Robbing Banks is Hard, Ending Civilization Should Be Too - Stefanini

Robbing Banks Is Hard, Ending Civilization Should Be Too

Lackadaisical attitudes toward physical and cybersecurity in our critical infrastructure are needlessly placing our society in harm’s way. 

To rob banks, you must really want what’s inside. As a prospective robber, you’ve got to be very good at several different skills; disguises, welding, locksmithing, gun violence, explosives, get-away driving, and perhaps tunneling. Or gamble with the ‘ole high risk, low reward, Hollywood standard of just walking into the lobby and handing a note to the teller. Sometimes that works, depending on the bank.

Statistics show that if robbers can physically get the money out of the bank, chances are about 80% that they’ll get away with it – but getting out of the bank is tricky these days. Banks have stepped up their game and deployed multiple layers of defense against bank robbery. The 2021 FBI statistics on bank robbery security devices are as follows:

Any one of these devices can stop a bank robbery career before it starts, but perhaps the most effective security is the physical bank itself. The vault is designed to keep money in, and the bank lobby is designed to keep would-be robbers OUT during off hours, but IN during bank hours.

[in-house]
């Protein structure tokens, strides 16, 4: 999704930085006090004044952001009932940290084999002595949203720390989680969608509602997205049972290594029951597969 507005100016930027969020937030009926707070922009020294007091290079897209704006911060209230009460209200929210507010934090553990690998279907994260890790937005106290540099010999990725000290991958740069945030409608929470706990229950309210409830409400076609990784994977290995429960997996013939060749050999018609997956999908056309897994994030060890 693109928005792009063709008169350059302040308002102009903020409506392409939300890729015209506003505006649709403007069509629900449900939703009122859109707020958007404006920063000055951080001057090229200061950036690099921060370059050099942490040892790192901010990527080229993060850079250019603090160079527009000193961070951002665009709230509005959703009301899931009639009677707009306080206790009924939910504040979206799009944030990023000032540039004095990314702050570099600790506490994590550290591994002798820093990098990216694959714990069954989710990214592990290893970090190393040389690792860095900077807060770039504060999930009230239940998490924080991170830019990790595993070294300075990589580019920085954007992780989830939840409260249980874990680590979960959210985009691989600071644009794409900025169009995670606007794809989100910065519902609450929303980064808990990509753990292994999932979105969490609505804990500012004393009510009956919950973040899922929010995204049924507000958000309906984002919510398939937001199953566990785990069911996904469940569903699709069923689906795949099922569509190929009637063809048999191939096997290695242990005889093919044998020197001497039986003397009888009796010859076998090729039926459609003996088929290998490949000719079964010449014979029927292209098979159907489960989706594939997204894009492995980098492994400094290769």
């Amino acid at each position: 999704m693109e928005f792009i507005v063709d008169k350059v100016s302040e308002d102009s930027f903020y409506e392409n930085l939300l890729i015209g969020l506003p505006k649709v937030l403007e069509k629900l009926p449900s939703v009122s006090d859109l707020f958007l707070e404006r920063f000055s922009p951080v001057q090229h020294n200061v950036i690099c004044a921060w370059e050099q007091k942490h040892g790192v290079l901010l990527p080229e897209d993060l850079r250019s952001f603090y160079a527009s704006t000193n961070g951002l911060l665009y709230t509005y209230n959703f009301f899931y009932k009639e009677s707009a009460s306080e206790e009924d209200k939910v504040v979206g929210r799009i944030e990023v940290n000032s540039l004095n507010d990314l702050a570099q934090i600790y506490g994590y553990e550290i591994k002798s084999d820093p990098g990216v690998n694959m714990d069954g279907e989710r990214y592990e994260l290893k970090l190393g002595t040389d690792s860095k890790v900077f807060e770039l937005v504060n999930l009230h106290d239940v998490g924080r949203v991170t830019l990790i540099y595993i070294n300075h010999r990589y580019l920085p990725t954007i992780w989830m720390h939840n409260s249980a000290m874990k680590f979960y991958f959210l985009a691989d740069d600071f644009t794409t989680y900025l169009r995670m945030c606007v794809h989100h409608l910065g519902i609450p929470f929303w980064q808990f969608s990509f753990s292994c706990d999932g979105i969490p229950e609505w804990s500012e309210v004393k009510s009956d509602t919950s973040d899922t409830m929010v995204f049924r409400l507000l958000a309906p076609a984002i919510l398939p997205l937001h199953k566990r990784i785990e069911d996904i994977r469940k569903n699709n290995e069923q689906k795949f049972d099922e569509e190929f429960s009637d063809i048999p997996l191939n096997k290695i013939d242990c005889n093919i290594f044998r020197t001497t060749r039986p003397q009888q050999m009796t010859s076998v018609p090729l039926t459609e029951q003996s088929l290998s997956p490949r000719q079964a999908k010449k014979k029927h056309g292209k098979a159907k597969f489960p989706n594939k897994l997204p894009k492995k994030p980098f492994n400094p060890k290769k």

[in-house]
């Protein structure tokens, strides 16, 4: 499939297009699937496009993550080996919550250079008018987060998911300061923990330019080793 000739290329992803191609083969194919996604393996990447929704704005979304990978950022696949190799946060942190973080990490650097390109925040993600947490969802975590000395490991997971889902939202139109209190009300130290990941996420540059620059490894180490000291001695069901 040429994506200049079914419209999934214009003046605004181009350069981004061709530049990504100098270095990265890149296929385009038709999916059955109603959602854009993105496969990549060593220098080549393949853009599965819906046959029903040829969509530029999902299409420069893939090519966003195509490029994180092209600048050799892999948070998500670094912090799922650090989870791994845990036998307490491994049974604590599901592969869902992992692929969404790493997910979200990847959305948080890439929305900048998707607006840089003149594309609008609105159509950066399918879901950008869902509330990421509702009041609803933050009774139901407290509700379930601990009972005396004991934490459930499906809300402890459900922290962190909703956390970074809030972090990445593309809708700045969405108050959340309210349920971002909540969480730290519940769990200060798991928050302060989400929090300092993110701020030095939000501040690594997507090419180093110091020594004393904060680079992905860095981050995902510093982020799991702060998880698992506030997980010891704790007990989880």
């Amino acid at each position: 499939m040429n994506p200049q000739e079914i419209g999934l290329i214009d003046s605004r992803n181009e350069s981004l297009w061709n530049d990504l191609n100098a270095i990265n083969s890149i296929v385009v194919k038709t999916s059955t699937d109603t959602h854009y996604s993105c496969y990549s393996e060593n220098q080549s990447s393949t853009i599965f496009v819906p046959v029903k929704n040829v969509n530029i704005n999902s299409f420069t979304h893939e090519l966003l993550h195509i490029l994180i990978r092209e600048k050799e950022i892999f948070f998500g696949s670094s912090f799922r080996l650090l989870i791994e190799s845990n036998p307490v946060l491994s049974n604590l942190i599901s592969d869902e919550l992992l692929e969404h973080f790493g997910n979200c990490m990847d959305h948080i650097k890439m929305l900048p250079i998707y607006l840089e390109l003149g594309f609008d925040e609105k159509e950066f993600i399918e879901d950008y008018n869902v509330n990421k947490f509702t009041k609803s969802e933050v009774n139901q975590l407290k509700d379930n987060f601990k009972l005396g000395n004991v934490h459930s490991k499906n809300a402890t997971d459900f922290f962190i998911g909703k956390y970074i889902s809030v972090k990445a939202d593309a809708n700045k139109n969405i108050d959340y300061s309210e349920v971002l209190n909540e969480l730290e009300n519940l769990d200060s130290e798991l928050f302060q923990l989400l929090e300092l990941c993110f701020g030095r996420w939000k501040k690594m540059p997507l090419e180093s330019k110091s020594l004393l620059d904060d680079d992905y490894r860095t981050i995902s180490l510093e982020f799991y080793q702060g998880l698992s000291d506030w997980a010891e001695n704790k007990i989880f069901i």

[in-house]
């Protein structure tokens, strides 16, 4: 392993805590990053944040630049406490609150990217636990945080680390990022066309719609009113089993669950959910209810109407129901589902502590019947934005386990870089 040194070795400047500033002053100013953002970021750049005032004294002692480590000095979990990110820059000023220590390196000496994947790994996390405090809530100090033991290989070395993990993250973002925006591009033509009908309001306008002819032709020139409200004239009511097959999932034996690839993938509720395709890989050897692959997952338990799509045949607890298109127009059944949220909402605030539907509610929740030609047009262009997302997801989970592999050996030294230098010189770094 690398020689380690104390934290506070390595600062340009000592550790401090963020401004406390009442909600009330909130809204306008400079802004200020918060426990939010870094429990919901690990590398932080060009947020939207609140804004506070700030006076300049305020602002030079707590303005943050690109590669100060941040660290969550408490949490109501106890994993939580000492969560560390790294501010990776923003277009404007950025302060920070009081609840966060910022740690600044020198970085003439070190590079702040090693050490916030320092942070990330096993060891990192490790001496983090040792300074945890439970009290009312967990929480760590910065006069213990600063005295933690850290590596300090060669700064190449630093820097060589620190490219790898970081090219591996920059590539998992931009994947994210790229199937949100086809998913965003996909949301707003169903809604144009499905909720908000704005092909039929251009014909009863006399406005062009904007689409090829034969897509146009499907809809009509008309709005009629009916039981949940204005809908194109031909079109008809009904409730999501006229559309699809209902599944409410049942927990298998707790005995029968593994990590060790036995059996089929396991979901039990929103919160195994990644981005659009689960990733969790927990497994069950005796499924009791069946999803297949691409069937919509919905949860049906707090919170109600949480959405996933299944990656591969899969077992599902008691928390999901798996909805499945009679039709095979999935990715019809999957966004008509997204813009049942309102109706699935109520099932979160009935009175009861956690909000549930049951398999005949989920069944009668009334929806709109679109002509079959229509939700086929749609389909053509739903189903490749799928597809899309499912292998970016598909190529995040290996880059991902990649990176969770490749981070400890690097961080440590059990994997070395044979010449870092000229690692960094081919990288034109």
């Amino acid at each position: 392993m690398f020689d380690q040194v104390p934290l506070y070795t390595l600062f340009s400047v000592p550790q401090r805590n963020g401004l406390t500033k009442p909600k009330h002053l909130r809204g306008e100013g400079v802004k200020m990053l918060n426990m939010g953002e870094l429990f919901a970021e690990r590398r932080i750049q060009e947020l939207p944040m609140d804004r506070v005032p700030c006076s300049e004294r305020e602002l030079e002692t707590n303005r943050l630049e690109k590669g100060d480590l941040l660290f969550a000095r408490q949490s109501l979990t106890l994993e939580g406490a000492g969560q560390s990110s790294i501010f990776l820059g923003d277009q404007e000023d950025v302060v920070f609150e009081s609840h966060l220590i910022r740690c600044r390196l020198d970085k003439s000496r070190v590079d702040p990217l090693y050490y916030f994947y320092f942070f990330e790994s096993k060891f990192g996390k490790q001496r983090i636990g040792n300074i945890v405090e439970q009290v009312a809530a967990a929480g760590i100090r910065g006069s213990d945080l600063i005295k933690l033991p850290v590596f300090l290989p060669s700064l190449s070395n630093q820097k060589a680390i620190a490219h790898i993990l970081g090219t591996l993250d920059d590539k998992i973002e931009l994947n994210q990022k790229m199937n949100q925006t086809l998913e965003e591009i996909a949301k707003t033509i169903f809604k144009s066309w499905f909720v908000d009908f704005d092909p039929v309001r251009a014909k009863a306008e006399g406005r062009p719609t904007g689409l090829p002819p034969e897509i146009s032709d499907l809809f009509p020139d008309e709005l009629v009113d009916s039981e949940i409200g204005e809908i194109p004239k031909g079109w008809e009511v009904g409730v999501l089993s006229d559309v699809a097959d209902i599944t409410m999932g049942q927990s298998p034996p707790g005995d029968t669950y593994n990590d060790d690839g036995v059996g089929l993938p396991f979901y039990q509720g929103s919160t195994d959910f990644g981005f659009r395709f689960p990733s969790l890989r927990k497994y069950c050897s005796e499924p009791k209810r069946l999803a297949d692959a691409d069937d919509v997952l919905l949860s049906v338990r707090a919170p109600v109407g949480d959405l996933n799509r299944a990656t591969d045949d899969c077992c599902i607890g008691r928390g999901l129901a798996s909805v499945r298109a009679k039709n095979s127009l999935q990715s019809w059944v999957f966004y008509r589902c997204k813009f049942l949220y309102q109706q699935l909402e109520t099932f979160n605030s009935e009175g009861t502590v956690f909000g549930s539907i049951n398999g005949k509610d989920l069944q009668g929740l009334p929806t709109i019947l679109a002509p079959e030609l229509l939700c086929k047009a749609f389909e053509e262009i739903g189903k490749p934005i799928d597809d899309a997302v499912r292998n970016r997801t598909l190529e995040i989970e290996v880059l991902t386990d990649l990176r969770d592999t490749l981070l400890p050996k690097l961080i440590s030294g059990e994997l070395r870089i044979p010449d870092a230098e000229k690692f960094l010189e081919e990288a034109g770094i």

To get away with their spoils, modern bank robbers must make it through the gauntlet of the Access Control Vestibule aka the “Bullet Proof Man Trap”. The Access Control Vestibule is essentially a cage that the robber needs to exit through, and if the teller, from behind their own bullet-proof glass window, hits the alarm, then the vestibule becomes an instant waiting room for the federal penitentiary.

The robber sits inside, enjoying a floor to ceiling view, until the police arrive and extract the loot, the handgun, and the mask, from a built-in surrender hatch, while the security system emails forensics videos and timeline logs straight to the police station. The Man Trap automates everything on this side of a 10-to-25-year prison sentence, except a last shower.

Applying simple diligence to the realm of bank security is the reason why the number of bank robberies is dropping to new all-time lows. In the U.S., the average bank robbery nets $4,800 – not even enough to buy a get-away car. Would-be robbers are thinking twice.

Bank Robberies